Last week felt like a huge case study for systemic infrastructure failure in Texas. It was such an intense and personal reminder of how close to home inequities are and how quickly a system can change if it’s the only option. I have more questions than anything right now…
What is it about tragedy that magnifies who we are as people? On one hand, we saw folks coming together in profoundly new, compassionate, and innovative ways, and on the other hand, we saw politicians leave town and some folks distance themselves from the most vulnerable among us. What brings us together? How do we define what a tragedy is? How can we make sure to codify what we learned from this experience?
The thing that was most disheartening about the entire week of power and water outages in Texas was just how little state guidance, assurance, support and resource-distribution there was from the state to local areas. It really amplified the lack of infrastructure for crisis response at our state level.
And yet, our local community–everyday citizens and grassroots organizations on the ground–really stepped up and created systems and filled gaps closed holes and stopped the bleeding (providing life-saving support) before any other state government agency did.
We’re still IN it and thousands of folks in Austin are still without water; the road to recovery will be long and complex, but I can’t help but ask–what are we learning from this experience in the midst of a pandemic we’re still learning from on a daily basis?
The impact of collective trauma and the impact of inequities and collective experiences is so vast. How do we codify and capture the stories of superheroes on the grounds? How do we lift the voices up of everyday people who stepped up and provided resources, donated, provided life-changing support?
A lot of folks in Texas are still processing what we just went through. And the lessons may serve as warnings on so many levels for people across the country. I can feel the fatigue, emotional-fullness, and depletion in every meeting I’ve had this week, every space that I’ve been–we’re sharing stories, unpacking the way that this impacted people differently, we’re talking about how we’re all situated differently, and we’re talking about our shared concern for vulnerable communities. The stories that I’ve heard have been truly transformative. I’ve heard of neighbors saving lives–literally waking up every two hours to ensure an elderly neighbor’s oxygen tank was full. I’ve heard of people bathing in apartment pools and lugging water up for neighbors’ toilets. I’ve heard of homes transforming with multiple families in living room forts and tents.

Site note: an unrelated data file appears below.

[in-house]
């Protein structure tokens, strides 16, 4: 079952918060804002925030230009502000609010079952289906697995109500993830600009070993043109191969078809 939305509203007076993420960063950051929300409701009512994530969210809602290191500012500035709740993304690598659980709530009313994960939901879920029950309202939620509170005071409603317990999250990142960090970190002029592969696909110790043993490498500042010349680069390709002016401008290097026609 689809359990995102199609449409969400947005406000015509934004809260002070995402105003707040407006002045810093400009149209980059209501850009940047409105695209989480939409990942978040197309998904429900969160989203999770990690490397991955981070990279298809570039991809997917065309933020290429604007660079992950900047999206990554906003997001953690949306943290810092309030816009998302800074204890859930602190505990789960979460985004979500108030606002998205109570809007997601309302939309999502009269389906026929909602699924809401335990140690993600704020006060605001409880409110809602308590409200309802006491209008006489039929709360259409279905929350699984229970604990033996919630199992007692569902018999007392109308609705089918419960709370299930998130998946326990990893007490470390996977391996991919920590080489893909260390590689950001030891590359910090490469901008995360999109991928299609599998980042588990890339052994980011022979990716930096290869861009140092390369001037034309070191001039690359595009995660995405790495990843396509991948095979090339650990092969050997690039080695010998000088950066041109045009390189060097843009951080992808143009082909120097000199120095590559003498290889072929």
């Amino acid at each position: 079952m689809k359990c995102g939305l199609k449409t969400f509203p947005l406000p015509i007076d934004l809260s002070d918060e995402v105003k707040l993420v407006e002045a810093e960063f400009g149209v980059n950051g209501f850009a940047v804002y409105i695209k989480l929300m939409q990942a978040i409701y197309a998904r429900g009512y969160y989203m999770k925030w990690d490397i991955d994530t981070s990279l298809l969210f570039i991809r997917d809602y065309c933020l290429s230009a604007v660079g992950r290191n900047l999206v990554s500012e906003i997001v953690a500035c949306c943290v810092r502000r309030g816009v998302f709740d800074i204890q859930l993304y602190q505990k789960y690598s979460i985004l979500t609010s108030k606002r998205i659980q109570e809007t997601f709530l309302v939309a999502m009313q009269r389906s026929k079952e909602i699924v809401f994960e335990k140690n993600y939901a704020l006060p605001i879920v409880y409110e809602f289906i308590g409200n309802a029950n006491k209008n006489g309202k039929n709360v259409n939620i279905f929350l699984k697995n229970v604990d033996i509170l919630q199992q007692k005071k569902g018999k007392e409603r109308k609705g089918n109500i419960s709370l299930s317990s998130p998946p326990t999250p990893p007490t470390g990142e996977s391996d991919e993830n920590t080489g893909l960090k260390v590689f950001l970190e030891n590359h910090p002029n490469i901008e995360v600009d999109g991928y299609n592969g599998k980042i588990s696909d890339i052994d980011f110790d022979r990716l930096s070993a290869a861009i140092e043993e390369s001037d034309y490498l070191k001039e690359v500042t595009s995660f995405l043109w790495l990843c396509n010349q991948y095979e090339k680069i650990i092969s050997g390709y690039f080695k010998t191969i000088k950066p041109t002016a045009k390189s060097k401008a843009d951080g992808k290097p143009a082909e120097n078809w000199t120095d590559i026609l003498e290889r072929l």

On one hand when the pipes froze and the grid went out the impact felt randomized and sporadic as to who got water or who lacked power. And then, on the other hand, there was a predictability of the most vulnerable communities being impacted the hardest and hit the worst. And so, what do we learn about addressing systemic inequities? What did we learn about community response during a crisis? What did we learn about coming together and solving problems together? What did we learn about providing access to necessary, life-saving information?
My wife and I were talking yesterday about how much we appreciate, trust, and rely on our council members for information, and how grateful we are that they really stepped up and served last week. It made me think–how do we see this as the beginning of a new wave of conversations? Because we can’t un-experience what we just went through; we can’t unsee and un-hear.
I keep wondering: Where do we go from here? We can’t go back to “business as usual”. What are our lessons and how might we begin to organize ourselves in a way that continues to put people first and continues to support the most vulnerable and the most historically underserved folks? How do folks with privilege continue to pay it forward, share resources, and show up in solidarity?